Busker's Dog — Sea To City
Busker´s Dog is the brainchild of Ian C. Thomas and Sea To City is his debut album. It is a collaboration with many singers and musicians, so maybe we should call this a project. According to the Bandcamp site, what we have here is a pop-prog collection of fourteen interconnected songs. I couldn't agree more with that description.
Ian started a Kickstarter campaign to try to get funds to record the album. He explains how the songs already existed from lost projects, and he realised all of them belonged together, so he decided to connect them around a central theme. I guess that's the reason we have some shorts songs as interludes or introductions. I have to say they fit well in the mix and the album could be listened to as a whole even when the songs work as single pieces too.
One thing I value a lot about this album is the overall cohesion even when we have many different female and male singers participating in each song. I have to highlight the quality of the vocals and the whole production too. The music is as one can expect from a pop-prog description: some Alan Parsons Project, some Beatles, some Bowie... Somehow this type of album and music reminds me of that great album called The Clutters Storyteller by Mesmerising but with less prog and more pop.
I'm glad I picked this Sea To City from our review pipeline because I have discovered a great album that has left me wanting more. Very good vocals and melodies, great guitar playing, some sax parts (I love when someone includes the sax into prog music), flawless production and even an interesting artwork. To sum up this review I will stick to my first thought after my first listening: beautiful album!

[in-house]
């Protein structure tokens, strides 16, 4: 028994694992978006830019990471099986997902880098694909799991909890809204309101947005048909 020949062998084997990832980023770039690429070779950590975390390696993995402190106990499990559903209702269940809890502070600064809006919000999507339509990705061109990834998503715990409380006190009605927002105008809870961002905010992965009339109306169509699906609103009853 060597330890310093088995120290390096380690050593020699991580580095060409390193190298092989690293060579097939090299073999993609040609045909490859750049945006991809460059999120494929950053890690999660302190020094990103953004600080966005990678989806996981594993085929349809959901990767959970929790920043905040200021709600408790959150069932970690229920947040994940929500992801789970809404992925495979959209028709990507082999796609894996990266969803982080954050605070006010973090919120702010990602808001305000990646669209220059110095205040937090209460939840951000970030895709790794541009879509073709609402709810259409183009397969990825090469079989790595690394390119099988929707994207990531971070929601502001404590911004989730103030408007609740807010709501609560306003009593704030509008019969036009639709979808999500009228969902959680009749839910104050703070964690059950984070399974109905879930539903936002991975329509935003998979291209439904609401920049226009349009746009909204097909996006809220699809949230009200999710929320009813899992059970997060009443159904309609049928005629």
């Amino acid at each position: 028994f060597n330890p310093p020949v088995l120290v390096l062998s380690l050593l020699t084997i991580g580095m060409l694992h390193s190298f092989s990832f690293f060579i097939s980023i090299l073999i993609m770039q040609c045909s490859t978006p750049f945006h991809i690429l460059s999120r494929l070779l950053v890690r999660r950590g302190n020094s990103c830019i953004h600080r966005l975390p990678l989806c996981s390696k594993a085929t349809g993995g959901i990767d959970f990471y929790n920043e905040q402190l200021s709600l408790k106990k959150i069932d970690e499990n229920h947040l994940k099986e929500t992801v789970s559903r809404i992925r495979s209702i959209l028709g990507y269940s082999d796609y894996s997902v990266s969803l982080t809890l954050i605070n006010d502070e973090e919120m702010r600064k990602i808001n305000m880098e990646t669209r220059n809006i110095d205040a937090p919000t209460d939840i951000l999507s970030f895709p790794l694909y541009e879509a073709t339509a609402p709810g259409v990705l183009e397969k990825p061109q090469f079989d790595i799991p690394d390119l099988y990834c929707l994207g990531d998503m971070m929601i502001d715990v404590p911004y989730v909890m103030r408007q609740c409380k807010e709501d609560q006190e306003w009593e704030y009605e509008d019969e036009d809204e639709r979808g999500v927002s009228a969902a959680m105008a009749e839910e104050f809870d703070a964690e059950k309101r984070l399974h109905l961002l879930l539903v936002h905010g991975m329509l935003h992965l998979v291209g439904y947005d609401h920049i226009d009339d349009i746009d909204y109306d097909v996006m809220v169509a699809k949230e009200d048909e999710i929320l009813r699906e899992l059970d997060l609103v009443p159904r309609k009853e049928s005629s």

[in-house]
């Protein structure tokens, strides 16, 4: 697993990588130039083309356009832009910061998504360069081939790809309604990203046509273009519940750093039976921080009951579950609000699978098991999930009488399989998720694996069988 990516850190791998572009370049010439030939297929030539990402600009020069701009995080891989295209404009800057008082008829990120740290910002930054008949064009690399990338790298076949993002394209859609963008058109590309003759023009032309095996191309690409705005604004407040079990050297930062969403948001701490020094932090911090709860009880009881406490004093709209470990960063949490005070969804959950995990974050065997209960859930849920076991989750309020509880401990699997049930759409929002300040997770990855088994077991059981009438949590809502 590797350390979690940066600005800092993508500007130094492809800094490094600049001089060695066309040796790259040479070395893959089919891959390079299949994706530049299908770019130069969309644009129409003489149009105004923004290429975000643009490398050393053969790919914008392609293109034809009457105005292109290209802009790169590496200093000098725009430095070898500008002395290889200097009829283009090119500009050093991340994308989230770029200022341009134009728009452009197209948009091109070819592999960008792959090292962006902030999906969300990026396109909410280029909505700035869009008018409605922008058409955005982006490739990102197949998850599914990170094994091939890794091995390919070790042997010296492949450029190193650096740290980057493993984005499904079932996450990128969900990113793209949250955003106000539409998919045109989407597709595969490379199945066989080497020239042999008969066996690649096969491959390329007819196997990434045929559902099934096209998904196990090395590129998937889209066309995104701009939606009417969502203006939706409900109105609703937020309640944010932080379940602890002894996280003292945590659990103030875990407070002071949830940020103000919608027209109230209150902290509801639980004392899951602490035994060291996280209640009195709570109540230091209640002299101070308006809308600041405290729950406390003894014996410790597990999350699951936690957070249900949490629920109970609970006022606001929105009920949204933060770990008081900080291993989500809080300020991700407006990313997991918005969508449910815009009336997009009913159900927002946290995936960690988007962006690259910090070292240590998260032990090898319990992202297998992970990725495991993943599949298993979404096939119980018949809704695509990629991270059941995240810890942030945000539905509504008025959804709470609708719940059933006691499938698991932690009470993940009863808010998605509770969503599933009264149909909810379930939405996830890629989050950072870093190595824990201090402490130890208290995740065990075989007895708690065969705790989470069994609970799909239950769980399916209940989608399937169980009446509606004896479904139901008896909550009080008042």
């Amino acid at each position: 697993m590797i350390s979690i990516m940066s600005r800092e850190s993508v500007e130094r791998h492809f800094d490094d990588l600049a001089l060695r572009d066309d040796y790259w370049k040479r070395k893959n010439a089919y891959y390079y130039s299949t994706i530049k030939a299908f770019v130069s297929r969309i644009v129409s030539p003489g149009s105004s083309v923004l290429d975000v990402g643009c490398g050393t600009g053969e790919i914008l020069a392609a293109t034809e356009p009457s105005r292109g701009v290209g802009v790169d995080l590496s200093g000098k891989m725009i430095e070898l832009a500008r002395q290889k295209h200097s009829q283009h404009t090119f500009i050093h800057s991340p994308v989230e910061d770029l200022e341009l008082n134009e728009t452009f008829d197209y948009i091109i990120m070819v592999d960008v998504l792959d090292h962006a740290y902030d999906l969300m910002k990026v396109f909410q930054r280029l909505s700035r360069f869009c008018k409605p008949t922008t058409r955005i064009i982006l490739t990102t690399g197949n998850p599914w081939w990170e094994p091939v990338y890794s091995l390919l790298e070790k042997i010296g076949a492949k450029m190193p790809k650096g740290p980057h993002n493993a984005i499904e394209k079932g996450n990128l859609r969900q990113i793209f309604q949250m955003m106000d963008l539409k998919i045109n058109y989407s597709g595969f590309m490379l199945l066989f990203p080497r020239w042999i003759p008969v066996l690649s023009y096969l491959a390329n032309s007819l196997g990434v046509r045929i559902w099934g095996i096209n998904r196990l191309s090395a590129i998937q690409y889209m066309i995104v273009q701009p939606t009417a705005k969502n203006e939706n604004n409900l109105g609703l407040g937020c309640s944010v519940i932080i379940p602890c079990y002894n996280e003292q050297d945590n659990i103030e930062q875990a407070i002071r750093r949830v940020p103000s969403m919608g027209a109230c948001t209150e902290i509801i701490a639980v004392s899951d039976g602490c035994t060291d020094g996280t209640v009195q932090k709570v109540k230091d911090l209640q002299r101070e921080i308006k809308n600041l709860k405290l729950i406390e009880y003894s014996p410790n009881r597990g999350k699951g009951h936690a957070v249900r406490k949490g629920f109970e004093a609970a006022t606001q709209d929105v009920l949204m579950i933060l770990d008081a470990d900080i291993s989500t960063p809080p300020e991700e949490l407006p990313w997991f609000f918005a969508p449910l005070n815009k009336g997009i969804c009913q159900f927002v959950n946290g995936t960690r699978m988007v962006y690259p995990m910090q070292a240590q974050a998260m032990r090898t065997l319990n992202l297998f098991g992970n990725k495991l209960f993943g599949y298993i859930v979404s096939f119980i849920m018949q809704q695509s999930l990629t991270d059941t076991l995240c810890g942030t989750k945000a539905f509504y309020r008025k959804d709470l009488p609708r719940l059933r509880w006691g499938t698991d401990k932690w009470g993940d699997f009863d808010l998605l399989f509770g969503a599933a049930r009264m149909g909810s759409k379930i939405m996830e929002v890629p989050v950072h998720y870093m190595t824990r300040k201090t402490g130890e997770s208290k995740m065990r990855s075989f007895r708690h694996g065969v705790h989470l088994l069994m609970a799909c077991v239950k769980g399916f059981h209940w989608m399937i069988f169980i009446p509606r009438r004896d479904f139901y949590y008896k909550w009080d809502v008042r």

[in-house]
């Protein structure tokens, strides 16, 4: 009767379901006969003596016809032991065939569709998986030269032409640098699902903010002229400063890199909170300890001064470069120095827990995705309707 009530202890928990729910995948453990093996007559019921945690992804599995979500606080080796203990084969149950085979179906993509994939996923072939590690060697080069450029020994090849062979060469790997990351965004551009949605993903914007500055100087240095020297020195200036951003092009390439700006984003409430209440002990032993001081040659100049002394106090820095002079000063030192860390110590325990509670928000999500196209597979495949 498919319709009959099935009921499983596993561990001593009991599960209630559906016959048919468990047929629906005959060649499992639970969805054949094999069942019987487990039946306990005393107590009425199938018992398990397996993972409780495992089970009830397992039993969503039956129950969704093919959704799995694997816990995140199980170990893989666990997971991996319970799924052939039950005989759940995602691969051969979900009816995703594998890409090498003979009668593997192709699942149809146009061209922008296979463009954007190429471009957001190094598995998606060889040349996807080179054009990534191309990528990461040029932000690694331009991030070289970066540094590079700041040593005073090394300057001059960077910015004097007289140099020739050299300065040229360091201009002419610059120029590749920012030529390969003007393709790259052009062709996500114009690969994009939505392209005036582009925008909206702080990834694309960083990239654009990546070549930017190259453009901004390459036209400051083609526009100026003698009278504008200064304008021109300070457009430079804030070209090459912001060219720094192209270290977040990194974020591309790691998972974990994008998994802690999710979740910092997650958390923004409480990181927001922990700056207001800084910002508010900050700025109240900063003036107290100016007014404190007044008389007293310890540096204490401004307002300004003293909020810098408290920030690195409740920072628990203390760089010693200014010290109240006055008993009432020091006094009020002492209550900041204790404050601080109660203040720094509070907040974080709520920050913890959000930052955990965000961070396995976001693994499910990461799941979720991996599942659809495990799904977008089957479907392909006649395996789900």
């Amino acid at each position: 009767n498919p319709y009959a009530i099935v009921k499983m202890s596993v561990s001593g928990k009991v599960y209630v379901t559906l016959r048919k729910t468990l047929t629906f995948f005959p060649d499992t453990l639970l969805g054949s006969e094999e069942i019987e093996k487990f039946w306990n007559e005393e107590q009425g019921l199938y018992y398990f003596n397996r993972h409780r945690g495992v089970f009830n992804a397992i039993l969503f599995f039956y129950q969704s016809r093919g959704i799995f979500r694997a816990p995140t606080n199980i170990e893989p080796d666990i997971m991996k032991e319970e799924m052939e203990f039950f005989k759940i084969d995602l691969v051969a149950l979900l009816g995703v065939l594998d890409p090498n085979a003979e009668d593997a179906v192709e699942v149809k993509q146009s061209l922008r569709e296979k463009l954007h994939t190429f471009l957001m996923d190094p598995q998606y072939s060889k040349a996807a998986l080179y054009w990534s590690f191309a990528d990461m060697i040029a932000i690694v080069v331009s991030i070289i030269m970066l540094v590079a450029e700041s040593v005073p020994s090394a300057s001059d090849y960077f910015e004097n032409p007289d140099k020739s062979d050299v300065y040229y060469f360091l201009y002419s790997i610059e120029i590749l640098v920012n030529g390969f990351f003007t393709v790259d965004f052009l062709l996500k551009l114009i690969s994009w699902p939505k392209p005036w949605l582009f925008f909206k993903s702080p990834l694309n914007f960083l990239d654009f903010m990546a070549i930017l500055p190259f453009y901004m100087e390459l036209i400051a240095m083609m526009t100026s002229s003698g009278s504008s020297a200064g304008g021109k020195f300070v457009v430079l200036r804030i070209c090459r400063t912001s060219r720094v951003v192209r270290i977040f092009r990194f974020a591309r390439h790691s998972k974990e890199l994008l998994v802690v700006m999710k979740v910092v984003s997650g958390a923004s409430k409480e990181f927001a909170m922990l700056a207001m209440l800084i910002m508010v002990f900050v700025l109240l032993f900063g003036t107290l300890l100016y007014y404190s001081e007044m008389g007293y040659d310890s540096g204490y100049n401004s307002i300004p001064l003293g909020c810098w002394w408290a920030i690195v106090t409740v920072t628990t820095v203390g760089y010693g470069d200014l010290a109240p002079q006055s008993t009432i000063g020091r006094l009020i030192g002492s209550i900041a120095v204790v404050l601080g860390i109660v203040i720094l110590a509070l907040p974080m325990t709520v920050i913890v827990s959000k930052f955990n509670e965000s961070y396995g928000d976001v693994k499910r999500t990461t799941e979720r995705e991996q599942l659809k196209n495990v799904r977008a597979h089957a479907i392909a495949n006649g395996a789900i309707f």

French TV — A Ghastly State of Affairs
If the titles given to tunes could win awards, then French TV's trophy cabinet would be bulging with silverware!
I thoroughly enjoyed perusing the titles of the compositions of Stories Without Fingertips. That album sported tunes such as, That Jigsaw Puzzle Is Tearing Our Family Apart and Stubby Index Finger.
Their previous release, All Our Failures Are Behind Us unfortunately narrowly failed to achieve that very high standard of creatively named tunes, despite having such stimulating titles as From Trunk To Tail. However, A Ghastly State Of affairs takes tune-title creativity to another level surpassing All Our Failures Are Behind Us and even the provocative titles of Stories Without Fingerprints.
In my imaginary world!
Gusty trumpets fan-fare, moon shaped smiles curl gleefully and drums roll.
Another glittering trophy is added to French TV's bursting cabinet.
Back to reality!
Thankfully, and much more importantly, the music also delivers. The bands latest release is equally impressive as Stories Without Fingertips and All Our Failures Are Behind Us, if not more so. There is so much to admire about A Ghastly State Of Affairs and little to criticise.